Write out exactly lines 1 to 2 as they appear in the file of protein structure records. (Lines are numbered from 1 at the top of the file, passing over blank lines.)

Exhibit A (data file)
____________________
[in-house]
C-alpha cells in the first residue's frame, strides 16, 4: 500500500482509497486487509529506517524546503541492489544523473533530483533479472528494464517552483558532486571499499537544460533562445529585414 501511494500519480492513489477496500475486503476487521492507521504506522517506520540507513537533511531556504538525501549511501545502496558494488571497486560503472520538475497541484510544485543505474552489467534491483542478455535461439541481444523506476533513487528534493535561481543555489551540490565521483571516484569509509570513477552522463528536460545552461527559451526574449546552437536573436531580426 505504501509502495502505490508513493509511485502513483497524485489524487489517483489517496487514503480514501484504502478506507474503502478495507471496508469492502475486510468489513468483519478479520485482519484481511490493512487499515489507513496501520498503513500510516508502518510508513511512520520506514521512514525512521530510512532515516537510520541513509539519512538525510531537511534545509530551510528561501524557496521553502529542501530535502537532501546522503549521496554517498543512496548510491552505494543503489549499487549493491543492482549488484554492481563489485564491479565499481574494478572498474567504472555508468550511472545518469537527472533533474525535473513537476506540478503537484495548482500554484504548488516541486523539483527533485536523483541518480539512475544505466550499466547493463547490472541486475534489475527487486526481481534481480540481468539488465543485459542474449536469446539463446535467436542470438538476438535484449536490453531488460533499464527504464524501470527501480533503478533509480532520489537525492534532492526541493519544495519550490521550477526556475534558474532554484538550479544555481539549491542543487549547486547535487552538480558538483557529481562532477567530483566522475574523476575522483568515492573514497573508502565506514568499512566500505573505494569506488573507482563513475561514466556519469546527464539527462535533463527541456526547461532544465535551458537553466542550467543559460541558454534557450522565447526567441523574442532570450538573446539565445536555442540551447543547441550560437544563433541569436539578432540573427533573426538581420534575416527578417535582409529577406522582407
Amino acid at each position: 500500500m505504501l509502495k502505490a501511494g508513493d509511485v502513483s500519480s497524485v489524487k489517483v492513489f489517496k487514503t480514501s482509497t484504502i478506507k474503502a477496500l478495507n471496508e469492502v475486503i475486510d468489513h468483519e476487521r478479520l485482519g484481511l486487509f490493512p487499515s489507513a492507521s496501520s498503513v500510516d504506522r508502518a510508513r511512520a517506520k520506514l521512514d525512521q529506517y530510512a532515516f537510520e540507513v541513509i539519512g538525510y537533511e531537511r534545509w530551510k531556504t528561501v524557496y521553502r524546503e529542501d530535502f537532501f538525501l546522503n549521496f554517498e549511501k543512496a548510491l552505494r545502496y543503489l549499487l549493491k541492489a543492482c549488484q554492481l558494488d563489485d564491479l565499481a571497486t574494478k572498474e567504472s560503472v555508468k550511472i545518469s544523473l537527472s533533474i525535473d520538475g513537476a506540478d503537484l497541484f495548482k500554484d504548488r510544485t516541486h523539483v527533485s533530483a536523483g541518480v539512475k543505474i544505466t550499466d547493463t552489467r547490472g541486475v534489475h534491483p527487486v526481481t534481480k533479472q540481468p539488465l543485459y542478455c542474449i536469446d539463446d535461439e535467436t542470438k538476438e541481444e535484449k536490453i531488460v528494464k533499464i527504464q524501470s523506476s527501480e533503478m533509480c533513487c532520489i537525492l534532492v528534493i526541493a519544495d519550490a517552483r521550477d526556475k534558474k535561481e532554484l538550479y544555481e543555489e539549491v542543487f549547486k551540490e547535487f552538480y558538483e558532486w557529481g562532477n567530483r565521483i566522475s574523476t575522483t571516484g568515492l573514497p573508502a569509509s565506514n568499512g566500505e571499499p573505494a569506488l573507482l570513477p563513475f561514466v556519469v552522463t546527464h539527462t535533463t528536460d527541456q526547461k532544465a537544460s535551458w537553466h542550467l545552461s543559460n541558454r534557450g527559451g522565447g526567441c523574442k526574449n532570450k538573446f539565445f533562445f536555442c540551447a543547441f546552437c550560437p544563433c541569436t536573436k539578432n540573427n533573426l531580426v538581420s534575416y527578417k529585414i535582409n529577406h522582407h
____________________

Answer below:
[in-house]
C-alpha cells in the first residue's frame, strides 16, 4: 500500500482509497486487509529506517524546503541492489544523473533530483533479472528494464517552483558532486571499499537544460533562445529585414 501511494500519480492513489477496500475486503476487521492507521504506522517506520540507513537533511531556504538525501549511501545502496558494488571497486560503472520538475497541484510544485543505474552489467534491483542478455535461439541481444523506476533513487528534493535561481543555489551540490565521483571516484569509509570513477552522463528536460545552461527559451526574449546552437536573436531580426 505504501509502495502505490508513493509511485502513483497524485489524487489517483489517496487514503480514501484504502478506507474503502478495507471496508469492502475486510468489513468483519478479520485482519484481511490493512487499515489507513496501520498503513500510516508502518510508513511512520520506514521512514525512521530510512532515516537510520541513509539519512538525510531537511534545509530551510528561501524557496521553502529542501530535502537532501546522503549521496554517498543512496548510491552505494543503489549499487549493491543492482549488484554492481563489485564491479565499481574494478572498474567504472555508468550511472545518469537527472533533474525535473513537476506540478503537484495548482500554484504548488516541486523539483527533485536523483541518480539512475544505466550499466547493463547490472541486475534489475527487486526481481534481480540481468539488465543485459542474449536469446539463446535467436542470438538476438535484449536490453531488460533499464527504464524501470527501480533503478533509480532520489537525492534532492526541493519544495519550490521550477526556475534558474532554484538550479544555481539549491542543487549547486547535487552538480558538483557529481562532477567530483566522475574523476575522483568515492573514497573508502565506514568499512566500505573505494569506488573507482563513475561514466556519469546527464539527462535533463527541456526547461532544465535551458537553466542550467543559460541558454534557450522565447526567441523574442532570450538573446539565445536555442540551447543547441550560437544563433541569436539578432540573427533573426538581420534575416527578417535582409529577406522582407